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Vitamin B1 (thiamine)

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What is vitamin b1?

Vitamin B1 is a water-soluble vitamin of the B vitamin group and is also called thiamine.

What are the functions of vitamin b1?

Thiamine is found in the body as thiamine pyrophosphate in energy metabolism, among other things. It is important here so that sugar building blocks in the mitochondrion can pass through the citrate cycle and the respiratory chain and so a whole lot of energy can be produced. Vitamin B1 is also important in the breakdown of amino acids. Only with this coenzyme can the branched-chain amino acids valine, leucine and isoleucine be broken down and thus contribute to energy metabolism, for example. Thiamine is also relevant for fatty acid synthesis and the synthesis of nucleotides (building blocks of DNA and cofactors in metabolism). Vitamin B1 is also important for our psyche and nervous system.

Translated with DeepL.com (free version)

What makes vitamin b1 unique?

Without vitamin B1, a whole range of energy metabolism enzymes no longer function. Our energy availability therefore depends on a sufficient concentration of thiamine.

How much vitamin b1 do you need per day?

The recommended thiamine intake according to the German Nutrition Society (DGE) is as follows:

Age Thiamine mg/day male Thiamine mg/day female
Infants
0 to under 4 months 0,2 0,2
4 to under 12 months 0,4 0,4
Children and teenagers    
1 to under 4 years 0,6 0,6
4 to under 7 years 0,7 0,7
7 to under 10 years 0,9 0,8
10 to under 13 years 1,0 0,9
13 to under 15 years 1,2 1,0
15 to under 19 years 1,4 1,1
Adults    
19 to under 25 years 1,3 1,0
25 to under 51 years 1,2 1,0
51 to under 65 years 1,2 1,0
65 years and older 1,1 1,0
Pregnant women    
2rd trimester 1,2
3rd trimester 1,3
Breastfeeding   1,3

When do you need vitamin b1 most?

Thiamine is particularly important in times of increased energy demand and consumption or when the mitochondria, our energy power plants, are damaged. Here it is involved in ensuring that pyruvate is not fermented but oxidized in the mitochondria and thus provides significantly more energy.

How does a vitamin b1 deficiency develop and how does it manifest itself?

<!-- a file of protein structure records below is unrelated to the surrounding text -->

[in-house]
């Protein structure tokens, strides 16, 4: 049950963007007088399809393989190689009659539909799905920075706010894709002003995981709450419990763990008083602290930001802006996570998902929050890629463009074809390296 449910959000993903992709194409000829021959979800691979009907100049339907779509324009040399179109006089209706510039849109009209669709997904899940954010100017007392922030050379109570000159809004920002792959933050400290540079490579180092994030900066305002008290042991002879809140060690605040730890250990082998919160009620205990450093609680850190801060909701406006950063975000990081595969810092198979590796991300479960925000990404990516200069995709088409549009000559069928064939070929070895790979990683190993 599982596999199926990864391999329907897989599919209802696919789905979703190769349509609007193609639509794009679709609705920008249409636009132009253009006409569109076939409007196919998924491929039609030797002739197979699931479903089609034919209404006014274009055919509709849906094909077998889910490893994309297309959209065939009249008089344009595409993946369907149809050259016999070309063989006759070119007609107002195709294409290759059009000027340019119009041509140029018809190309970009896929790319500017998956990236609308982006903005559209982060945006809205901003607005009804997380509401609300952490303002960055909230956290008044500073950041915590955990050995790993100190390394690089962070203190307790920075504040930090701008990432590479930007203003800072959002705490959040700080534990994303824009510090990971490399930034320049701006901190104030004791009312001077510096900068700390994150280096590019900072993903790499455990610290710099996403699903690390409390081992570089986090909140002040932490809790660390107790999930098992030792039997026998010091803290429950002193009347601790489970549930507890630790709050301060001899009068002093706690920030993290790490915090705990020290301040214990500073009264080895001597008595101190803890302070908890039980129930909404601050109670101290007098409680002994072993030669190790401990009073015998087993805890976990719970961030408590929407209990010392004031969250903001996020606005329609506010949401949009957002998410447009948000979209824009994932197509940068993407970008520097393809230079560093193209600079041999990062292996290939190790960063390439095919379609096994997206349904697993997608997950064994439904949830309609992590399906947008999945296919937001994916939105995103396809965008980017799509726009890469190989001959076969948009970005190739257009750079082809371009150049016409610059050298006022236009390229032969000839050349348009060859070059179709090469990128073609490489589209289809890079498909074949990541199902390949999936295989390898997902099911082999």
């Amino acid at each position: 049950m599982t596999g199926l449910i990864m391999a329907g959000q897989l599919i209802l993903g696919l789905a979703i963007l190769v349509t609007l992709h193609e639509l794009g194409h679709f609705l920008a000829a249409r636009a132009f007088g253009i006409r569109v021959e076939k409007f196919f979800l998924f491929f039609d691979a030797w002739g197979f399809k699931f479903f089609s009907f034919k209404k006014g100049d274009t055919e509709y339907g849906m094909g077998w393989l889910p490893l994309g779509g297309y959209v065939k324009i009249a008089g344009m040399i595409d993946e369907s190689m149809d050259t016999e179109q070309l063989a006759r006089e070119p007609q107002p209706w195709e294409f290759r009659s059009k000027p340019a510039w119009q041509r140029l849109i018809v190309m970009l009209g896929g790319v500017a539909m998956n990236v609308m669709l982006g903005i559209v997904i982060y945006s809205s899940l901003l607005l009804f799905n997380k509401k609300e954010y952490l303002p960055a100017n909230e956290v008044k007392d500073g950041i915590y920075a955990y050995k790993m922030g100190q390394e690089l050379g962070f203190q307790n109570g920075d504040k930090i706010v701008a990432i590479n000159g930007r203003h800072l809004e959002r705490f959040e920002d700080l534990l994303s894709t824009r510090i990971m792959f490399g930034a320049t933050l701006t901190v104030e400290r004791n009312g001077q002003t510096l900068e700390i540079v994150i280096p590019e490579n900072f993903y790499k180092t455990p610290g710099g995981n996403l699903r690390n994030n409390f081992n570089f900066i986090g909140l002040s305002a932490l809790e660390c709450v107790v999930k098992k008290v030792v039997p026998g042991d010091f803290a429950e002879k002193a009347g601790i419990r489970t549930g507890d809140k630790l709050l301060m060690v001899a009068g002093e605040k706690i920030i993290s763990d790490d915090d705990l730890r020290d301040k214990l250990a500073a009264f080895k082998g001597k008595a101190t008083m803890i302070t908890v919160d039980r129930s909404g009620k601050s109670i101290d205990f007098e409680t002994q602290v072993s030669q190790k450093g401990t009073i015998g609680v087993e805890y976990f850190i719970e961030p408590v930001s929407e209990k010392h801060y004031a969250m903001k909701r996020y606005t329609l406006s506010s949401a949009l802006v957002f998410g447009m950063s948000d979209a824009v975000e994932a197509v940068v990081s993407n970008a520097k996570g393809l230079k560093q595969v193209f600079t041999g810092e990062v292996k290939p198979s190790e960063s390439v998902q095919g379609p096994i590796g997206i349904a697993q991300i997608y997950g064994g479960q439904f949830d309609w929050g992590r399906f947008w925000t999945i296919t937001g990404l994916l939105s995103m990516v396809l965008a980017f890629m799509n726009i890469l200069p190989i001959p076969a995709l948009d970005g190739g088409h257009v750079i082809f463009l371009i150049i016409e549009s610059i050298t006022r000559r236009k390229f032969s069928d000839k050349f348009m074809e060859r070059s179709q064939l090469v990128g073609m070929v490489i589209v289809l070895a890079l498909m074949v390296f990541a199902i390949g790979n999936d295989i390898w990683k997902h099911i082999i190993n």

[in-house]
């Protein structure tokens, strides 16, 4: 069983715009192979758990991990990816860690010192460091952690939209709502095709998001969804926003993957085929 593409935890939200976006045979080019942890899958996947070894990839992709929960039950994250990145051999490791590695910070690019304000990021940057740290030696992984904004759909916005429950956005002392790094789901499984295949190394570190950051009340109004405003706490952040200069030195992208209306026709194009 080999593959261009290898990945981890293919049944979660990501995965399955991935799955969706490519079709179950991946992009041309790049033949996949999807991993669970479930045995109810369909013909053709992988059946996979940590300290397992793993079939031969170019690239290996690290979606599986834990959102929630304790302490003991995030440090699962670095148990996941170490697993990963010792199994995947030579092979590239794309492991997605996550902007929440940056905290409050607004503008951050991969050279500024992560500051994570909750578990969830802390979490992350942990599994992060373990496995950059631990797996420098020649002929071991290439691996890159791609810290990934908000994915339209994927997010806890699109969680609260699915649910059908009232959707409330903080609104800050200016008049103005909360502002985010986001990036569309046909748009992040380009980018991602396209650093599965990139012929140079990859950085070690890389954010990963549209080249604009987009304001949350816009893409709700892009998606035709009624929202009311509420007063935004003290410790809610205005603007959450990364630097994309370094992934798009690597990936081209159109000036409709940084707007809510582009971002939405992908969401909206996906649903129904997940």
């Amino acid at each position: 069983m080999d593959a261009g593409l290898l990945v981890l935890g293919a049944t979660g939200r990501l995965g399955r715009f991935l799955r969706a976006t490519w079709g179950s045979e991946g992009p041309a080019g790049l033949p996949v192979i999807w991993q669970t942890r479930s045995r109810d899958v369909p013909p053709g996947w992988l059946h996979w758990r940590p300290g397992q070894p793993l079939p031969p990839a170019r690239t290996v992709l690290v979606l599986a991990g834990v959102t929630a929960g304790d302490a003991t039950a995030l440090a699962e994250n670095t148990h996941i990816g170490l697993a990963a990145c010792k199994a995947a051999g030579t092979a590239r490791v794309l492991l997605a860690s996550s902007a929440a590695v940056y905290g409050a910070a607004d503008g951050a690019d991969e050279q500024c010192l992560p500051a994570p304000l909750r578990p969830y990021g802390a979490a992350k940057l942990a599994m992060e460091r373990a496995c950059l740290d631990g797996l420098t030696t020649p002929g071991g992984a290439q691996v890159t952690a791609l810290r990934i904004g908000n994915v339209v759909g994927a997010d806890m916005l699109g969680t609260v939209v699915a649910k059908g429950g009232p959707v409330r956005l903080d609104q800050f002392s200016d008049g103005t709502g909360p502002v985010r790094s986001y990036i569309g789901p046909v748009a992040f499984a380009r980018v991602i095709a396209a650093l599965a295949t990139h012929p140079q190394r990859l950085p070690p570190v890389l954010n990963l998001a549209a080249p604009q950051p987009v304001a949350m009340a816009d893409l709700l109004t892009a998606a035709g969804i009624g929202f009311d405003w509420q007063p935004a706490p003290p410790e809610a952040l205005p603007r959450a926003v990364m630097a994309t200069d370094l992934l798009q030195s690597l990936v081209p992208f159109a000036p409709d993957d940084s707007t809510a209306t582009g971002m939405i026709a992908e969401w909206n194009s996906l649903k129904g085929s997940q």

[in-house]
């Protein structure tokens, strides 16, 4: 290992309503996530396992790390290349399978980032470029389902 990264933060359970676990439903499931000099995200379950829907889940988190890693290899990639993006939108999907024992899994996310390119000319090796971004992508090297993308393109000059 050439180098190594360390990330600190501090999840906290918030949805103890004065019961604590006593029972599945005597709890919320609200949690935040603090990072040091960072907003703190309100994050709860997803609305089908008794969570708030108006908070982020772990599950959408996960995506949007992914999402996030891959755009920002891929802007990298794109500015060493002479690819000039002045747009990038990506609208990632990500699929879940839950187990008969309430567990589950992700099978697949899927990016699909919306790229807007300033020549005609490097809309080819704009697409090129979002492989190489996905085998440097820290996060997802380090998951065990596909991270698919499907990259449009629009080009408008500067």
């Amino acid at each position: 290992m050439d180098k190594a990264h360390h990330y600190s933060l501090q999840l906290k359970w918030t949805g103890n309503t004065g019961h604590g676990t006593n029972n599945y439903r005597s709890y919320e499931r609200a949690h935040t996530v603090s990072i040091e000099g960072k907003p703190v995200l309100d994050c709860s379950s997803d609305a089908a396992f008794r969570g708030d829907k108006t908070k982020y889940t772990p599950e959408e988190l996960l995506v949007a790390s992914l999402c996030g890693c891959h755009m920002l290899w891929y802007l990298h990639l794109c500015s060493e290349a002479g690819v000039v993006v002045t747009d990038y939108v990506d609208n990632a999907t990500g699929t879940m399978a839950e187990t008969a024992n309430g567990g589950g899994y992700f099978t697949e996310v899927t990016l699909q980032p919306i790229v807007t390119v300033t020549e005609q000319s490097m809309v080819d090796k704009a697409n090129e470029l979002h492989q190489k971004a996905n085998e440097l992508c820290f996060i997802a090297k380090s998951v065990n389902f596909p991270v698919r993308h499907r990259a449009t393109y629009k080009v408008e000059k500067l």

In this country, a vitamin B1 deficiency is usually the result of a disease that impairs the intake, absorption or metabolism of this micronutrient. This can be the case, for example, with morning sickness, liver insufficiency, severe anorexia or chronic alcohol abuse. A deficiency can manifest itself in irritability, headaches and memory problems. Severe thiamine deficiency can lead to the clinical picture of beriberi, which manifests itself in health problems such as muscle and heart weakness and oedema.

What happens if there is an overdose of vitamin b1?

A diet-related overdose is unlikely: at doses of 5 mg or more per day, the body's absorption capacity decreases and the excess thiamine is excreted in the urine.

Which foods are particularly high in vitamin b1?

Sprouts, for example wheat germ, contain a lot of vitamin B1. However, if the germ is processed into white flour, it is removed from the rest of the plant and is therefore lost. Sunflower seeds, yeast, soybeans and sesame seeds still contain vitamin B1. However, the vitamin is lost during cooking.

Further blog articles on the topic

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What are the functions of water-soluble vitamins?
Having already dealt with the fat-soluble vitamins A, D, E and K2 in Part 1, the water-soluble vitamins, which are in no way inferior to the fat-soluble vitamins, are still missing. What functions do B vitamins and of course the well-known vitamin C have? Find out more in part 2 on vitamins.
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This dictionary entry is based on carefully researched sources:

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